At one point in its lifetime, the Caribbean island of Anguilla was something only a few people knew about. Its seclusion allowed visitors and residents the privacy of the West Indies and the convenient nearness to the attractions in St. Maarten such as gambling, shopping, and a nightlife stretching out until the wee hours of the morning. In the 1990s however, several hotels began to emerge which grabbed the attention of well to do vacationers. Today Anguilla is considered one of the Caribbean’s most sought after destinations, boasting fine restaurants and numerous resorts. Throughout its development, Anguilla has still managed to retain the allure that attracted people there in the first place: a tranquil atmosphere and beachfront location.
Anguilla is actually quite small at just sixteen miles in length when compared to some of the other islands in the Caribbean, which only adds more to its coziness and seclusion. Its land area spans 35 square miles, brimming with resorts, villas and over 12,500 inhabitants who are generally of African descent. There is very little rainfall in Anguilla and soil support is relatively low which contributes to its appearance as an open island with little foliage and scarce vegetation. If they are not working within the fishing and lobster arenas, residents of the island are, more often than not, employees of the tourism industry, serving clients from around the globe. As a tradeoff for its minimal vegetation, Anguilla is distinguished for having some of the most ecologically vital and impressive coral reefs which can be seen by visitors who go snorkeling.
The Anguilla of today is an autonomous island which at one point was part of the federation which included St. Kitts and Nevis and has remained so since its independence back in the 1980s. These days Anguilla (rhyming with the world ‘vanilla’), which was given its name due to its eel-like shape, is a British possession and destination which despite its global recognition is still not known by many. Residents of the island still hold to the beliefs and liberal laws of the British rule and have chosen to refrain from turning Anguilla into its own self governing nation. The Anguilla economy has also been growing at a rapid pace since 2006 largely due to the continued tourism as well as the fishing and offshore banking industries.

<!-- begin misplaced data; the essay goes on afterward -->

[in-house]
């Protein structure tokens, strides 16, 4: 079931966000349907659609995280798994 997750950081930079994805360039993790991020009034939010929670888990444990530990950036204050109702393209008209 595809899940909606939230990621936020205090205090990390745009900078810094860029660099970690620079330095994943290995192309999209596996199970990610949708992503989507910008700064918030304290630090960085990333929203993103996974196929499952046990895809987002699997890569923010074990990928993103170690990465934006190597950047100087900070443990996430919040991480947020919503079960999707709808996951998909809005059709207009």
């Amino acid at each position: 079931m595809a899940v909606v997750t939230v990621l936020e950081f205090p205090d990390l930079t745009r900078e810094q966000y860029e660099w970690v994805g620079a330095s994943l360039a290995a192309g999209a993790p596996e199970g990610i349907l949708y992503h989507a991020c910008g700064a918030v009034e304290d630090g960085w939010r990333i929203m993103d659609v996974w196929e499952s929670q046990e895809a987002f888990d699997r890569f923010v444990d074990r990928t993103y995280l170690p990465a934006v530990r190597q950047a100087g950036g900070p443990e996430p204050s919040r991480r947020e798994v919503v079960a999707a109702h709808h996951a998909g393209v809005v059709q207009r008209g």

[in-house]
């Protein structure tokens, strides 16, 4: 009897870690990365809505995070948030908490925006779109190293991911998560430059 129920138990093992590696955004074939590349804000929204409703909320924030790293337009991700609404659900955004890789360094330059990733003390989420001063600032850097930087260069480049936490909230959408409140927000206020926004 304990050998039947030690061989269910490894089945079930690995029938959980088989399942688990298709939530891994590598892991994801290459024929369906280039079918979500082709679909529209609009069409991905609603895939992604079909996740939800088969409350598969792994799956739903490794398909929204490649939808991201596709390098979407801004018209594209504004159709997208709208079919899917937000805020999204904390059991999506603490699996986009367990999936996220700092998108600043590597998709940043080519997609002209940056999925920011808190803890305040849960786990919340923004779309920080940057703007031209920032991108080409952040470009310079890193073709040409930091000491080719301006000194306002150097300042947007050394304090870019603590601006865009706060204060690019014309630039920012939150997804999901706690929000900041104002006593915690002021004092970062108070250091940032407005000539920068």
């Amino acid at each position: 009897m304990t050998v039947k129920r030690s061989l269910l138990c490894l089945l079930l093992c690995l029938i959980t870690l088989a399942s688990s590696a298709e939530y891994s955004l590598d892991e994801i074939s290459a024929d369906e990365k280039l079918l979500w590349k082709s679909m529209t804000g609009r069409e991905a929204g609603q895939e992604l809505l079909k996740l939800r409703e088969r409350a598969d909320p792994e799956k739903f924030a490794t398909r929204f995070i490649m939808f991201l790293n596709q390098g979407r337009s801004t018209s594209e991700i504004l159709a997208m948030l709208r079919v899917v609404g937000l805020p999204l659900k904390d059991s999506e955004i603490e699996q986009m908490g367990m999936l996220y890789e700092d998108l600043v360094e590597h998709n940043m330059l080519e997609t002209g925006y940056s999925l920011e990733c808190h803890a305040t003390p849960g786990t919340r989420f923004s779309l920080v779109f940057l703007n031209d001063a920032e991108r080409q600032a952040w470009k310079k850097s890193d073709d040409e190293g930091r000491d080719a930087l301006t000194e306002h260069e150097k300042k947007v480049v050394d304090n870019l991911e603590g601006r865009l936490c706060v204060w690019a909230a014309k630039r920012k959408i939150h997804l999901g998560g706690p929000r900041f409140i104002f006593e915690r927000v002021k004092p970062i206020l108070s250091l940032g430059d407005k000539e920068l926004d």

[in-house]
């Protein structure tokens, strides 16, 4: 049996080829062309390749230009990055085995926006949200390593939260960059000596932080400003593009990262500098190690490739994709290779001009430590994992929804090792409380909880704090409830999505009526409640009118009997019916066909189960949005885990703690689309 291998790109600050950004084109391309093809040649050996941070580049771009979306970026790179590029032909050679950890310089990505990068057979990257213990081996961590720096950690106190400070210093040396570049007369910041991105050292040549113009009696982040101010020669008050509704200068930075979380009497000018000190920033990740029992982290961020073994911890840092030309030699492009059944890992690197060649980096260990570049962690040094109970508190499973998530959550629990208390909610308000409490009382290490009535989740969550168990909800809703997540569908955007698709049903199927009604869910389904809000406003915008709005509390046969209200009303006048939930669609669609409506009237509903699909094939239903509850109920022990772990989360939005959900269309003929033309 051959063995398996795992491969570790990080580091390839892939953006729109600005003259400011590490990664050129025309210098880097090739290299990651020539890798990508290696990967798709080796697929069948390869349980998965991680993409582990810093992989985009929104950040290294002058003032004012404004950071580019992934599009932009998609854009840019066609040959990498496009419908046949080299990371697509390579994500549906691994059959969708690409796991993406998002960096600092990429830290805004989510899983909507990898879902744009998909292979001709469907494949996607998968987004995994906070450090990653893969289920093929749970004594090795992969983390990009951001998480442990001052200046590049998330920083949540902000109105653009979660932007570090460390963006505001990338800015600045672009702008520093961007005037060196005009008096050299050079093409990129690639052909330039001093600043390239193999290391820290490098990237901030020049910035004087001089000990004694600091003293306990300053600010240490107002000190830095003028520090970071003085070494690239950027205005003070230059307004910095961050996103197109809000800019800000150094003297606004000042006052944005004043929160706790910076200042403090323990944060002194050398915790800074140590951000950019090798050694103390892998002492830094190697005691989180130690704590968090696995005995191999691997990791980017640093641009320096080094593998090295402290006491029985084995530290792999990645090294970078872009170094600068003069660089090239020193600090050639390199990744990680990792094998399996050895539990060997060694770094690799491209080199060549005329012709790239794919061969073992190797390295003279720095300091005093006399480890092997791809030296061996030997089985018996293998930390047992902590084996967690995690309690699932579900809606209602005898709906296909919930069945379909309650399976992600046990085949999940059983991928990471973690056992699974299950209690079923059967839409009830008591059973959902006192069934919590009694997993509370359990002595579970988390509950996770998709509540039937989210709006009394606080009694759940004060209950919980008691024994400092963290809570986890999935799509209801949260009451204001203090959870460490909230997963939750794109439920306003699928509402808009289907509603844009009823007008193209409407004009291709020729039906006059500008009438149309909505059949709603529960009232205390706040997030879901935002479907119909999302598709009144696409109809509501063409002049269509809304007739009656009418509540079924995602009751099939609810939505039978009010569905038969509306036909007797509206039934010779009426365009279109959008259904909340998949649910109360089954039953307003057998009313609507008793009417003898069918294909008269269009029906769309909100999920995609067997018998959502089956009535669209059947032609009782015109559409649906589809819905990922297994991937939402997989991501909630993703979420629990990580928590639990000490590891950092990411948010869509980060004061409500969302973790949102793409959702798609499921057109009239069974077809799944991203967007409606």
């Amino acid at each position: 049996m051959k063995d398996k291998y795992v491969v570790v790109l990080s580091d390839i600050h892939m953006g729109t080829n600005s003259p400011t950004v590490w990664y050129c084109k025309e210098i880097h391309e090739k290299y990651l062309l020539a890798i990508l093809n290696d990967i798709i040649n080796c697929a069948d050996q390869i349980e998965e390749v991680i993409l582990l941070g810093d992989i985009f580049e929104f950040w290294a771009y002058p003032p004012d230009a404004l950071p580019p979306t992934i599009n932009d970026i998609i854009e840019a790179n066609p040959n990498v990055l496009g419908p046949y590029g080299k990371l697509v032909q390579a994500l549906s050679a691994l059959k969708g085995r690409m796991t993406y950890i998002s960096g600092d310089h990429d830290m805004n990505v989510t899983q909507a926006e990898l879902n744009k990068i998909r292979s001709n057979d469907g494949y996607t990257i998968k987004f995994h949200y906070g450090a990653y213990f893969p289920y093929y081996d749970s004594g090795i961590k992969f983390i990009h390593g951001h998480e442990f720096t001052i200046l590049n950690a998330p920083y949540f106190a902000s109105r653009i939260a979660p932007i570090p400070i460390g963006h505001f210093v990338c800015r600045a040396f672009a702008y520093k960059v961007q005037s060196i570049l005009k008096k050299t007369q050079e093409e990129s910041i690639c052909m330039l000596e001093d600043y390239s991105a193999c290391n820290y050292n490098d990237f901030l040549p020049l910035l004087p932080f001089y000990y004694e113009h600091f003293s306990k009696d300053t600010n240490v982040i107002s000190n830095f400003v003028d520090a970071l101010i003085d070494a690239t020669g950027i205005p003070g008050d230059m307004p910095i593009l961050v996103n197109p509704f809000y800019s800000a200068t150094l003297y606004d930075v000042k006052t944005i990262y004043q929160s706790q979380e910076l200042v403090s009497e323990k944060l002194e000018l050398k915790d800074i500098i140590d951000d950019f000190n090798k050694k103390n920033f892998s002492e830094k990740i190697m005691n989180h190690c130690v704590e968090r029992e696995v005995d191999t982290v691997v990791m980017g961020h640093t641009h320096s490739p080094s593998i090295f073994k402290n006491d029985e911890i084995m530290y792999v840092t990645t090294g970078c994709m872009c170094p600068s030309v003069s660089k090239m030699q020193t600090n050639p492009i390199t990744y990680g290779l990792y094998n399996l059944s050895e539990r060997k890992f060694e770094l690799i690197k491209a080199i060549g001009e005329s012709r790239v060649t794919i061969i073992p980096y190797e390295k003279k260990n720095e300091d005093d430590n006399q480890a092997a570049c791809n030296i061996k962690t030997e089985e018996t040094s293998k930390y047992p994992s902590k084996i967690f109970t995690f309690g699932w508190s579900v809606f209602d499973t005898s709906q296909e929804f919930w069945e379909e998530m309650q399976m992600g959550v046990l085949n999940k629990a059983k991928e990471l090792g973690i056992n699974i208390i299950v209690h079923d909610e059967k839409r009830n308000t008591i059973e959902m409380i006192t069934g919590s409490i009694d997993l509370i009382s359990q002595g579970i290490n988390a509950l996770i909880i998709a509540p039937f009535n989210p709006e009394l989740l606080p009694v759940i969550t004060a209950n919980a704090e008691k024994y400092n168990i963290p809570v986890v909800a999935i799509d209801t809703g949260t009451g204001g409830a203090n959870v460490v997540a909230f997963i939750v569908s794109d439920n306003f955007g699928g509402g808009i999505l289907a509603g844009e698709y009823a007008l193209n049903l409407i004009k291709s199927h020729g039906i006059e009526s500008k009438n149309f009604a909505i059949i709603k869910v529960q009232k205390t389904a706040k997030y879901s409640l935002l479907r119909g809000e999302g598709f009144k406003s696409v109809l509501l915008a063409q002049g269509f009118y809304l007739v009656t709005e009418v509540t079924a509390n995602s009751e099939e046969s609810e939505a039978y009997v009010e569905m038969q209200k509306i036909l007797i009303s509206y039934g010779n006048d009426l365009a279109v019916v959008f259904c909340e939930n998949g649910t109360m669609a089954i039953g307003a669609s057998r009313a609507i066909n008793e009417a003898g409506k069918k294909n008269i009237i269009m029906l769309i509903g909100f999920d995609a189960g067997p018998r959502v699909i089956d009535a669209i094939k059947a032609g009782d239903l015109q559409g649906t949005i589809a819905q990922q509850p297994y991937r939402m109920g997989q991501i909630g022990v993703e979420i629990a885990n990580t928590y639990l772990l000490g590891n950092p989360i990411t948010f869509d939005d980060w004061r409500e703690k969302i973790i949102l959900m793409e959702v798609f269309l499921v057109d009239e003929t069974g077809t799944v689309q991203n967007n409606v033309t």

Explore Anguilla and see why this once uninhabited island is often spoken of by its visitors (and its residents) as the equivalent of a waterfront tropical paradise.
Anguilla real estate contains a larger array of villas at varying price ranges in contrast to neighboring islands in the Caribbean. There is tons of oceanfront and bayfront property such as the Turtles Nest and Sandy Hill Club condos as well as vacation rentals available in resorts like Altamer Villa, Cove Castles Villa, and Temenos Sky Villa, each of them residences overlooking the beach. As has become custom, prices come in multiple ranges but still hold true to the ideals of space and relaxation found in residences and resorts throughout the Caribbean. Foreigners are however, restricted in terms of where they can buy Anguilla property or the amount of land they can purchase for building.
Real estate and rental developments throughout Anguilla are designed to reinforce the island’s well deserved reputation of privacy and leisure while complementing all residences from rentals and condos to villas and cottages with plenty of nature that enhances the beachfront atmosphere while using the minimum amount of resources possible. Therefore, future Anguilla residents not only receive homes with two or three bedrooms located by the beach, but also island mansions with multiple bedrooms, pools and the added comfort of an island completely detached from society and surrounded by miles and miles of oceanfront.
Three years ago the Anguilla government approved more real estate property and rental property expansions contributing greatly to the island’s thriving economy and further driving the demand for investment property and vacation escapes along the island’s beachfront coastline. Anguilla continues to focus on island home developments.
Anguilla Great House Beach
Arawak Beach Inn
Blue Waters Beach Apartments
Covecastles Villa Resort
The official currency of Anguilla is the East Caribbean dollar (EC$) which is at the exchange rate of US$1= EC$2.70.
Anguilla’s telephone, cable and telex services are provided by Cable & Wiring Ltd.
Calling Code: 1 (164)
Top Level Domain: (.ai)
Cable & Wiring Ltd. call (264) 497-3100 (open 5 A.M. to 8 P.M. Monday through Friday).
Anguilla is territory of the United Kingdom but is self-governed by an executive, legislative and judicial branch that make up their autonomous democratic government.
Valid Travel Documents: Required Exit/Entry
Government Issued Photo ID: Required
The average temperature in Anguilla is 80°F (27°C) and the coolest months are December to February and the warmest months are July to October.
Language: Standard English
Tips when you get there:
First arrivals often embark on taxi tours to get a comprehensive first look at the island. Boat trips to Sombrero Island are extremely popular along with visits to the Heritage Museum Collection.
What to do:
Anguilla has an assortment of bar and grills with live music that spices up the nightlife. Restaurants like Blanchards and Malliouhana have given Anguilla a reputation for fine dining in the Caribbean.
Anguillan beaches are well known for their white sands and blue waters graced by perfect temperature and exotic marine life. Scuba diving and snorkeling is popular on the island, as guests from all around the world venture into the sea to view the marine life.
Exercise mind, body and spirit on Anguilla's golf courses and tennis courts. Golf courses in Anguilla combine the ambiance of the Caribbean with the standards of a professional golf course to create an unforgettable golfing experience.